ERIC Identifier: ED315063
Publication Date: 1989-12-00
Author: Roblyer, M. D.
Source: ERIC Clearinghouse on
Information Resources Syracuse NY.
The Impact of Microcomputer-Based Instruction on Teaching and
Learning: A Review of Recent Research. ERIC Digest.
THIS DIGEST WAS
CREATED BY ERIC, THE EDUCATIONAL RESOURCES INFORMATION CENTER. FOR MORE
INFORMATION ABOUT ERIC, CONTACT ACCESS ERIC 1-800-LET-ERIC
This digest is based on "Assessing the Impact of Computer-based Instruction:
A Review of Recent Research," by M. D. Roblyer, W. H. Castine, and F. J. King.
INTRODUCTION: A RATIONALE FOR RESEARCH ON COMPUTER
EFFECTSThe term MICROCOMPUTER REVOLUTION, frequently used to describe the
widespread use of microcomputers in schools since 1980, seems to imply that
recent computer use has dramatically improved classroom methods and
instructional effectiveness. However, society has some very specific measures
for the effectiveness of its educational system: student achievement, attitudes,
dropout rate, learning time. After nearly 25 years of computer use in education,
including nearly a decade with microcomputers, the impact of this technology on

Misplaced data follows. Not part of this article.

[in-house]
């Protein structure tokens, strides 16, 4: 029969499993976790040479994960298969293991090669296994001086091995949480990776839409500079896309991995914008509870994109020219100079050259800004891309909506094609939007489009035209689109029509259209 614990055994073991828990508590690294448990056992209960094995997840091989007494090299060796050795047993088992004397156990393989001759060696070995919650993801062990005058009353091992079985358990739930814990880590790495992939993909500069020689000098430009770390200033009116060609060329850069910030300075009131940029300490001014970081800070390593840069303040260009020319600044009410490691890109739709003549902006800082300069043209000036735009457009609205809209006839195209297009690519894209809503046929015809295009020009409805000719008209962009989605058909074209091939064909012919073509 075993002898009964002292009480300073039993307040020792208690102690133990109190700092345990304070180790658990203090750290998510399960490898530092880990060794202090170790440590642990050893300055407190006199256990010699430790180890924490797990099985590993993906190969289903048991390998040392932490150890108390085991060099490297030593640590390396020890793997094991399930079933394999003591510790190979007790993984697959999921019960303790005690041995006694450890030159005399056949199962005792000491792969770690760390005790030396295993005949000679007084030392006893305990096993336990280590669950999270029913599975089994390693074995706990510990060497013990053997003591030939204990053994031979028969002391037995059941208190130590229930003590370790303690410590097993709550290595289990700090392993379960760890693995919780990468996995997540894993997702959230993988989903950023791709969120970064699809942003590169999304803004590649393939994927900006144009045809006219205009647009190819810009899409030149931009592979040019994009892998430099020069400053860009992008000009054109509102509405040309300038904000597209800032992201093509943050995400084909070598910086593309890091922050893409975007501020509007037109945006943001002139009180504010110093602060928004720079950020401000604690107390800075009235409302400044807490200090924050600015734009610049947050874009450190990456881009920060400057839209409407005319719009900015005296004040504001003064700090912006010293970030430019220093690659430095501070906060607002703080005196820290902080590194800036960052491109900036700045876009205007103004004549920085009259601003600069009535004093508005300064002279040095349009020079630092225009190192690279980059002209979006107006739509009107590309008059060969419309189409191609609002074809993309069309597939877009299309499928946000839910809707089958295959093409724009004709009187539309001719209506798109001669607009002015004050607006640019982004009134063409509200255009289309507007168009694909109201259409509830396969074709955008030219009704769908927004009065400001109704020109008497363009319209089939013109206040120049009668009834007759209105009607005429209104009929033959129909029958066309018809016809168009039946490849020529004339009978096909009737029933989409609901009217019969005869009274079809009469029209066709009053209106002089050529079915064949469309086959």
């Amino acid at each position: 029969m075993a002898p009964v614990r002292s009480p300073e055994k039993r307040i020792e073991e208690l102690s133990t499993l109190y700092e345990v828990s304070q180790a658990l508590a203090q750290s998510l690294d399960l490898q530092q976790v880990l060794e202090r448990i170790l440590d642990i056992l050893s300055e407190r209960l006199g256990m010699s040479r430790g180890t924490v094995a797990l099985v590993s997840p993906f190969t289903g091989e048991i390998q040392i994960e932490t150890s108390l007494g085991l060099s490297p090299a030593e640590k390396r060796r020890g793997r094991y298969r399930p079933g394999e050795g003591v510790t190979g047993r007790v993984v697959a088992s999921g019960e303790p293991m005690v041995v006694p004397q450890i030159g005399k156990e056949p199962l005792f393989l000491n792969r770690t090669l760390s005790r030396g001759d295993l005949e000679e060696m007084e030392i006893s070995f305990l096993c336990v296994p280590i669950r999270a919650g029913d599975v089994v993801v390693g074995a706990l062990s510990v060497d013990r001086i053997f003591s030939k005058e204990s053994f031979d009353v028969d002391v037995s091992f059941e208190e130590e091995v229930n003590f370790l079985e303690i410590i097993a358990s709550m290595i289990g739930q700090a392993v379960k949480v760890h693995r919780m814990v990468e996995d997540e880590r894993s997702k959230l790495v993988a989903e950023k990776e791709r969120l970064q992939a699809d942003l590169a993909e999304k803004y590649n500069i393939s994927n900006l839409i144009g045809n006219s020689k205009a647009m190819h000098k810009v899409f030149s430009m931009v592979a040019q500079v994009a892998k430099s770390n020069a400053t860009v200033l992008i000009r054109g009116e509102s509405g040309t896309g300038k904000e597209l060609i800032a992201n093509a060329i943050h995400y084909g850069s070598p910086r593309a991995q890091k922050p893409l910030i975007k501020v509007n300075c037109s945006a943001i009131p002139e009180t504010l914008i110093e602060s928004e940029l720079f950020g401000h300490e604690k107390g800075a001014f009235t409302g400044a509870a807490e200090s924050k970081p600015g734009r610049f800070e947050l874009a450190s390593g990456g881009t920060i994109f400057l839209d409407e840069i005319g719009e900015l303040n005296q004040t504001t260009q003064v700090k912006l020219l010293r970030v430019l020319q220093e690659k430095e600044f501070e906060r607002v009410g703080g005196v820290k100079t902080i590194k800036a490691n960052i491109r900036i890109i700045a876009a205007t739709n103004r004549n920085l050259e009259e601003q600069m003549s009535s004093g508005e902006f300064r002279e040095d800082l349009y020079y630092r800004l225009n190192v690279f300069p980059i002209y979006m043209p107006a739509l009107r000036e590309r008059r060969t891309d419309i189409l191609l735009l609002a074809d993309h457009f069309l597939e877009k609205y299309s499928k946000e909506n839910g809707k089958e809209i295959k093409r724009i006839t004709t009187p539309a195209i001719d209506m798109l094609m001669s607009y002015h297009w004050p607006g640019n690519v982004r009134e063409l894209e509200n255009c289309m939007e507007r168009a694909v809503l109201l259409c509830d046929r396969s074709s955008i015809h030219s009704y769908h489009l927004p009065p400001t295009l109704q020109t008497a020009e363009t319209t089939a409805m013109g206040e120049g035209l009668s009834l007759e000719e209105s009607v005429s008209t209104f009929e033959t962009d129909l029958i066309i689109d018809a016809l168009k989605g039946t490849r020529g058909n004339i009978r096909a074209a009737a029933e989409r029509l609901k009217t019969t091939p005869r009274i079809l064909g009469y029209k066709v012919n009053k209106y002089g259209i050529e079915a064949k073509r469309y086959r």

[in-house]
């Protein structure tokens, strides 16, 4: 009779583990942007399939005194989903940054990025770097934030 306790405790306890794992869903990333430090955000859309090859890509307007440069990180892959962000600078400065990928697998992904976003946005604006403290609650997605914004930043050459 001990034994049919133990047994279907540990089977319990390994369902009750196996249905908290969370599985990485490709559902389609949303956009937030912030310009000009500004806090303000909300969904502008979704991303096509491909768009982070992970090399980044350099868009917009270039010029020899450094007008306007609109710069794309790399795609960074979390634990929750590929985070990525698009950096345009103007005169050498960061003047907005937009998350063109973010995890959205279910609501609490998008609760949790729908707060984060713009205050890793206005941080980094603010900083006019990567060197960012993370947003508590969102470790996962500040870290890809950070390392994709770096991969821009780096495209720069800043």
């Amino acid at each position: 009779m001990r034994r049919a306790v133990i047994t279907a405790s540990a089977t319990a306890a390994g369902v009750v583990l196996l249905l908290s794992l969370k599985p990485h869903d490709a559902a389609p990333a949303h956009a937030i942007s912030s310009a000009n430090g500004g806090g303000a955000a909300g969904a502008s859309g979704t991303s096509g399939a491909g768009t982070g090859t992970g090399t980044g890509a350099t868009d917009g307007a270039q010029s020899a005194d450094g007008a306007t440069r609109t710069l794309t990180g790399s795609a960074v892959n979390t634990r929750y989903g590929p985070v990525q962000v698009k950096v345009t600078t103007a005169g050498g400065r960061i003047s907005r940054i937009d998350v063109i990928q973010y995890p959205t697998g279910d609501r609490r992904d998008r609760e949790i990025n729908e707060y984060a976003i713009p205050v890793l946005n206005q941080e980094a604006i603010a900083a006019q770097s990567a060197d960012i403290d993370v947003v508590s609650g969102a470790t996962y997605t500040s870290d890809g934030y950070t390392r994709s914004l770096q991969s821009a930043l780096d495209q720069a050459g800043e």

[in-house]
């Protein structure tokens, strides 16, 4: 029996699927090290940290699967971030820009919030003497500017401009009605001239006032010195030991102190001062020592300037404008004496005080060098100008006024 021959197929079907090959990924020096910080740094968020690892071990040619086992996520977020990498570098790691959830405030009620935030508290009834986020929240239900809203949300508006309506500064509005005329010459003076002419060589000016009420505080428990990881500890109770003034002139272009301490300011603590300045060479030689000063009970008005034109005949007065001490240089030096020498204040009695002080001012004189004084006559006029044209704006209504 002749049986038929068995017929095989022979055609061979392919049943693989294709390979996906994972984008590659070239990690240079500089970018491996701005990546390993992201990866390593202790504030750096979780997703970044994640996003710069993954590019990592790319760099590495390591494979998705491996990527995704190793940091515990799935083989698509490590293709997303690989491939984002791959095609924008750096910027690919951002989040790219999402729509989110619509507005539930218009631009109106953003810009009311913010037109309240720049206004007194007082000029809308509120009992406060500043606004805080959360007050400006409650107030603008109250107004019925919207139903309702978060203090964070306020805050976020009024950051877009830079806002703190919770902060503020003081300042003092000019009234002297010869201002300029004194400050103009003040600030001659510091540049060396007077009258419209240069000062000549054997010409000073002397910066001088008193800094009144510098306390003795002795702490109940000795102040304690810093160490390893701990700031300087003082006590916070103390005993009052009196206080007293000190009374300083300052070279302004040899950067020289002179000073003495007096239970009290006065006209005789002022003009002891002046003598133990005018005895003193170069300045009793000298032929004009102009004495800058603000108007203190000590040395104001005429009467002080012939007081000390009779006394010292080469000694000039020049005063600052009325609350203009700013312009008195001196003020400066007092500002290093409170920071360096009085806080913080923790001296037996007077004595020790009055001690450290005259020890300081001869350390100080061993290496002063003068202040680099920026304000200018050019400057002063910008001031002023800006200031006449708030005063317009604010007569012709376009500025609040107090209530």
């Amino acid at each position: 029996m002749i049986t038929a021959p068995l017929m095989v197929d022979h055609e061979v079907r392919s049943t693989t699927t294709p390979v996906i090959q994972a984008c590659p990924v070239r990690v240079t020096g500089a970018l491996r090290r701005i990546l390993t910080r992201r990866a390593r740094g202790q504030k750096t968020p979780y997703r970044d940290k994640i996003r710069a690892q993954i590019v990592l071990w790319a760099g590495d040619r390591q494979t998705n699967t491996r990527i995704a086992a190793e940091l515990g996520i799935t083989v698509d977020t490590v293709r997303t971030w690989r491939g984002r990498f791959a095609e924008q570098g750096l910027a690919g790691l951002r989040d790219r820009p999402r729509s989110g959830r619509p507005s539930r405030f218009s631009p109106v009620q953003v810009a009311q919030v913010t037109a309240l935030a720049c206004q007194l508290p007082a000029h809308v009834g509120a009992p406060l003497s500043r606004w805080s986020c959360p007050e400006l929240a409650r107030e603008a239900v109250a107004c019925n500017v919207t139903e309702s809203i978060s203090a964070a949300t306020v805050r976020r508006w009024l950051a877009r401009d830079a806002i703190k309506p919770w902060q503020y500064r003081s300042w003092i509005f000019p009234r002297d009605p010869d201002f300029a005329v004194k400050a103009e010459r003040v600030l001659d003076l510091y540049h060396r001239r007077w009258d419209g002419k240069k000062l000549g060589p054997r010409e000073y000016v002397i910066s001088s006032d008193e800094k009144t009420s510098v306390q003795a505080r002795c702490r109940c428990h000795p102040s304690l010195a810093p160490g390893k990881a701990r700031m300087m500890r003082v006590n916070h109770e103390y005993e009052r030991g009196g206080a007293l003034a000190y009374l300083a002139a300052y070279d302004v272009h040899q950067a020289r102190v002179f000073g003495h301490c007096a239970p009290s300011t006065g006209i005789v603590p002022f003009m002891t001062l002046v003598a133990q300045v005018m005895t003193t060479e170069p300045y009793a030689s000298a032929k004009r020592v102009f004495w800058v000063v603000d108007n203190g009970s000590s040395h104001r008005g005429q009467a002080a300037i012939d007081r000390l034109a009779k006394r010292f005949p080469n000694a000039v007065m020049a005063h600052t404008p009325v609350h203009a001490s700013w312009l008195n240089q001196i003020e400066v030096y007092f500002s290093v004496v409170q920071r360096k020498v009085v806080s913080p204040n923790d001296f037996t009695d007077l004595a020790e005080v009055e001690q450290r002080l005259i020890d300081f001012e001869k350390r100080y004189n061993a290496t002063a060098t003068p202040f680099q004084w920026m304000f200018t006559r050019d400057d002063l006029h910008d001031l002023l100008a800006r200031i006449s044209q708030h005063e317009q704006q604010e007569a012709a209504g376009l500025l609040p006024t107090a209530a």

these measures remains largely unknown.
As educational decision-makers face the fiscal challenges of maintaining and
expanding the instructional computing movement, they need current information
about the past and potential impact of computer applications to help them invest
their resources wisely. In an effort to provide this information, a review of
instructional computing research was done which analyzed studies between 1980
and 1987 and which used statistical summary procedures to enable the reviewers
to focus on impact in specific areas and with specific kinds of students.
REVIEW PROCEDURESThe review described here used a
meta-analysis procedure, a method for statistically summarizing data from
research reviews which has come into fairly common use in recent years and which
has been used in many reviews of instructional computing research (Kulik, Kulik,
& Cohen, 1980; Bangert-Drowns, Kulik, & Kulik, 1985; Kulik, Kulik, &
Bangert-Drowns, 1985). Meta-analysis calls for calculating a measure of impact
(an "effect size") for each study included in the review. This measure is then
summarized across studies, and the relationship of effects with various factors
(e.g., impact at various grade levels and content areas) is calculated. Methods
used in the current review, however, used recently-developed means of
calculating and comparing effect sizes which made meta-analysis results more
meaningful than those of past reviews of instructional computing research.
Studies were located through traditional means: online searches of ERIC and
DISSERTATION ABSTRACTS, manual searches of more recent journal issues,
bibliographies from past reviews, and contacts with experts in the field for